Who's more likely to perform the politically Herculean feat of ousting GOP cable TV darling Michele Bachmann from her Sixth District congressional seat -- DFL insider Tarryl Clark or outsider Maureen Reed?
That was the question under earnest discussion by a pair of party veterans March 13 at the Senate District 52 convention, held at Mahtomedi High School. I leaned in to listen.
"I'm for Tarryl Clark because she's electable," said Mary Vogel of Marine on St. Croix. "We need someone who knows how to run a winning campaign, because she's done it. She's an experienced legislator, and a leader. She's a very good communicator."
Yvette Oldendorf of Lake Elmo countered, "I'm for Maureen Reed because she's electable. She's a better fit for the district. She's a doctor; she has on-the-ground experience in business and education. Michele Bachmann doesn't know how to deal with someone who knows what she's talking about, like Maureen does."
In a nutshell, that's the choice confronting delegates at next Saturday's DFL endorsing convention in Blaine. Two top-tier contenders are offering two strikingly different theories about what's required to win in the north suburban/St. Cloud district.
Their contest bears watching, and not just because they're taking aim at a Republican who has gained a national following with rhetoric that regularly ranges from the right wing to the ridiculous.
The Clark/Reed contest is illustrative of a national Democratic Party that's struggling to respond to an electorate that's increasingly mistrustful of government and politics as usual. The Sixth District may possess more of that attitude than any other in Minnesota. Traditionally blue-collar and more than a tinge libertarian, it was Jesse Ventura country 12 years ago. The economic storm of the last two years hit the district hard.
In that unsettled environment, there's something appealing about a candidate who exudes competence and confidence in her ability to win. The dilemma for Sixth District DFLers is that they have two of them.
Clark, 48, of St. Cloud, is the Minnesota Senate assistant majority leader, former DFL state associate chair and an attorney with an extensive background in nonprofit work. She rose quickly to prominence in the Senate, carrying heavy-duty bills on insurance reform, early education, health care and energy policy.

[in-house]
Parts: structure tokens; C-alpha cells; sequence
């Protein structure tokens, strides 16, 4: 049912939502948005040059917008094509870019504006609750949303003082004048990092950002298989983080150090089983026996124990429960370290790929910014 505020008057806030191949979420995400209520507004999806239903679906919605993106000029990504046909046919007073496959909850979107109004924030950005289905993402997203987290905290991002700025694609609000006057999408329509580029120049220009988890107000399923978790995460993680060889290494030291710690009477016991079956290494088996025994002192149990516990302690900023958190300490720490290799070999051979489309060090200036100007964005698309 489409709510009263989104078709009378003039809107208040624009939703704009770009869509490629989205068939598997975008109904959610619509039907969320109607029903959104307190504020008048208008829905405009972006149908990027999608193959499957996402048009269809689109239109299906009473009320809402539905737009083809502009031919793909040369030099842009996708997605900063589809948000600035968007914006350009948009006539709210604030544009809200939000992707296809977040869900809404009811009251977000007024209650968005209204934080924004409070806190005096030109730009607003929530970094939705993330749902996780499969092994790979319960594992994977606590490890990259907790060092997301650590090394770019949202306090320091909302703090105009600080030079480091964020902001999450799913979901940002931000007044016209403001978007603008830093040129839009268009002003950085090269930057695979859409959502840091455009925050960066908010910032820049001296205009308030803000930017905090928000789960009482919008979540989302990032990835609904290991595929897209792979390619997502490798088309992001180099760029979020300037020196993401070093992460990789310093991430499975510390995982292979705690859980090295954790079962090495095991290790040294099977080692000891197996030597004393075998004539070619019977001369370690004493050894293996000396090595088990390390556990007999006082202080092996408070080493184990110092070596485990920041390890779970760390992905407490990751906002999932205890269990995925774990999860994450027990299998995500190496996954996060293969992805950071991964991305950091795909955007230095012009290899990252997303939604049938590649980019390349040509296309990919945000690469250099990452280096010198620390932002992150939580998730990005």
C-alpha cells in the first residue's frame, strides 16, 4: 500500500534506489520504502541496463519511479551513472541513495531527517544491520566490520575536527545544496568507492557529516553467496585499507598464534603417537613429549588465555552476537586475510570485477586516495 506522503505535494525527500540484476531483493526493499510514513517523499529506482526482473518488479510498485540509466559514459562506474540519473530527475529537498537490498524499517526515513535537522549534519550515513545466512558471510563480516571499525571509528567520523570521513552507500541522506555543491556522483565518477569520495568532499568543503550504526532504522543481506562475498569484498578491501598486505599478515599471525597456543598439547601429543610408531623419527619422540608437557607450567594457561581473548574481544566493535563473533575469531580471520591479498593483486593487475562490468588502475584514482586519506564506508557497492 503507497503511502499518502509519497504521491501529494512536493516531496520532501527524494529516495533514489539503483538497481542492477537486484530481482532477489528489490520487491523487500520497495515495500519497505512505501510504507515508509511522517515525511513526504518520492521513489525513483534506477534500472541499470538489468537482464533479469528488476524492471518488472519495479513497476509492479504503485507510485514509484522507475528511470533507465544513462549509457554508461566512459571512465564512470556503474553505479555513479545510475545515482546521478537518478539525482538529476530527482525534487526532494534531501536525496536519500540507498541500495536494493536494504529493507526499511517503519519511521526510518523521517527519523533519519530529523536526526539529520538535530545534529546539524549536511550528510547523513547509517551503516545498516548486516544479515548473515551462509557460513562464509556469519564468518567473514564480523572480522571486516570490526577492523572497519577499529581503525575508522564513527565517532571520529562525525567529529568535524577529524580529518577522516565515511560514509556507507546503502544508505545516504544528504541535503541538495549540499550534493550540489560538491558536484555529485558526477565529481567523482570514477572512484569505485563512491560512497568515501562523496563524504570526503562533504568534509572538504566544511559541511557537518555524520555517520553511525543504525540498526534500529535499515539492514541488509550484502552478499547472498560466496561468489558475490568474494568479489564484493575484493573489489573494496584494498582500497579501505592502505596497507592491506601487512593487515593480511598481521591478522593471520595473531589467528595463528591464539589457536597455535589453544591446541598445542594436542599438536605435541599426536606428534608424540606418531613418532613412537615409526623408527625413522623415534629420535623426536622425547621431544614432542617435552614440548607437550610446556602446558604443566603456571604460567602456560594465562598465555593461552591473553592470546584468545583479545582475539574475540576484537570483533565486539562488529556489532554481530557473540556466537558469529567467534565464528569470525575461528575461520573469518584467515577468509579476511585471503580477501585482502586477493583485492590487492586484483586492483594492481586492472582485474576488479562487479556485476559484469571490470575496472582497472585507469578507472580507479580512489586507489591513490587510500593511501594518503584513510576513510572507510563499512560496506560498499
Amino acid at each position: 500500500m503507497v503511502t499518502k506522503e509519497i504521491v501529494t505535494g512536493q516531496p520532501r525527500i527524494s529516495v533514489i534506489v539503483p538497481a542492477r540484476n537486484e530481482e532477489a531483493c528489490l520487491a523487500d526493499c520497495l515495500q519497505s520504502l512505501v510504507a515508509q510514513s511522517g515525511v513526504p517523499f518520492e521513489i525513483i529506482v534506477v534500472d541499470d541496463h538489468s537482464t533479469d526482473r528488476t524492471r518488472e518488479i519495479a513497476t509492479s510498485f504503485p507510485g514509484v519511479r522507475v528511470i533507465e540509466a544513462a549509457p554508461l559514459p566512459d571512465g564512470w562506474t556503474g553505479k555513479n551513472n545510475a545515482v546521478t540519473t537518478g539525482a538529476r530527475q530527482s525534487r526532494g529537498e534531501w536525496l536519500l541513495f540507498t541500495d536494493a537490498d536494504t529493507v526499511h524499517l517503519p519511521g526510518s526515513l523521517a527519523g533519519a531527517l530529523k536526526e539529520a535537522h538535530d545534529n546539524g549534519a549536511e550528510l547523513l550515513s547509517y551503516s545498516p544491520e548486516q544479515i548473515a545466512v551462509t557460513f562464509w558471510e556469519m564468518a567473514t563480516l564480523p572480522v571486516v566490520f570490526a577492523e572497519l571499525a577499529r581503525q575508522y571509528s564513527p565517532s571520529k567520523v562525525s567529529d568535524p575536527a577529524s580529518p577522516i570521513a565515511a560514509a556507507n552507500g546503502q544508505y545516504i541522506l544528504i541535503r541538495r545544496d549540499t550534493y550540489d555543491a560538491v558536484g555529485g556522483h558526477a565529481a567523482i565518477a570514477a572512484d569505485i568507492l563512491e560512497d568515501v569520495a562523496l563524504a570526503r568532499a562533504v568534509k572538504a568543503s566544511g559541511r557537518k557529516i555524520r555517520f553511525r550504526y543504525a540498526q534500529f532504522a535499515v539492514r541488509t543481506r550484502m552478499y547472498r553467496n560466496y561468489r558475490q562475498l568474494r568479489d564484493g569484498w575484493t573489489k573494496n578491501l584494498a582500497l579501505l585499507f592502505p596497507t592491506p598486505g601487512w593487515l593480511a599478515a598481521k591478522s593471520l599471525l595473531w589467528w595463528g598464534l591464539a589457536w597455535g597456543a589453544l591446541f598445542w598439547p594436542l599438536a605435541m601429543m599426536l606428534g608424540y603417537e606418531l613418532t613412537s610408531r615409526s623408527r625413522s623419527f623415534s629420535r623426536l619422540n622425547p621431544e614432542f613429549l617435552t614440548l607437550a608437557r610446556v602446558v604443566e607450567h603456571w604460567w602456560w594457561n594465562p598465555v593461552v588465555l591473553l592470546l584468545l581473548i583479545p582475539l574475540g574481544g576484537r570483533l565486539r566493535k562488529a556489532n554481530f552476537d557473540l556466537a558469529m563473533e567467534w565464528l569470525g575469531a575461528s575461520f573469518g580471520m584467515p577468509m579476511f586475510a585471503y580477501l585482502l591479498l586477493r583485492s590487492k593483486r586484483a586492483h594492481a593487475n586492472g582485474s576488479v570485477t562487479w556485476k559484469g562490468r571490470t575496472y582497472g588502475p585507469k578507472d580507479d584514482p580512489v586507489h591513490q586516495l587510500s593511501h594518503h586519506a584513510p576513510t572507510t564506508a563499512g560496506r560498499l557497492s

She argues that a DFL upset will require mobilizing a true grass-roots campaign. The DFL may not be the district's party. But it has a real on-the-ground network, ready to be activated. Clark says she alone can do it.
Reed, 56, of Grant, is a physician, former vice president and medical director of HealthPartners, former president of the University of Minnesota Board of Regents and the 2006 Independence Party candidate for lieutenant governor.
She says Clark's strategy won't cut it in a district whose six counties went 52 percent for John McCain in 2008. Reed says the DFL can win only with a real-world centrist, not a career politician. She fills that bill.
Next Saturday's delegates are expected to prefer Clark's argument. But they likely won't get the last word. If Clark wins the endorsement, Reed plans to put her name on the Aug. 10 primary ballot.
The mention of a possible primary fight made some of the DFLers I met at the District 52 convention scowl. Primaries waste time, energy and, most significantly, money, they said. Better to settle early on a candidate who can go full-bore against Bachmann.
But there's another way to think about that prospect -- especially in a year with an earlier primary than Minnesota has seen in several generations. Money spent on a congressional primary isn't wasted. It builds interest in the race and buys visibility for the winner. Going up against one of the country's best-known members of Congress, the DFL challenger is going to need as much of those things as she can get.
What's more, the spectacle of two such impressive women interrupting careers of accomplishment to try to unseat a two-term member of Congress might have value that lingers into the fall campaign.
Most members of Congress are sitting pretty in their home districts by the time they seek their third terms. They're generally so well-known and well-funded that the opposite party's stars stay away.
As in other ways, Bachmann sits outside the normal political bell curve on this score. She has superlative name recognition and unquestioned capacity to raise money. But the competition isn't cowed. If anything, it's energized. That's something nonprimary voters are bound to notice. No matter who lands on the Nov. 2 ballot, Bachmann is likely to be facing her most formidable opponent yet.
Lori Sturdevant is a Star Tribune editorial writer and columnist. She is at email@example.com.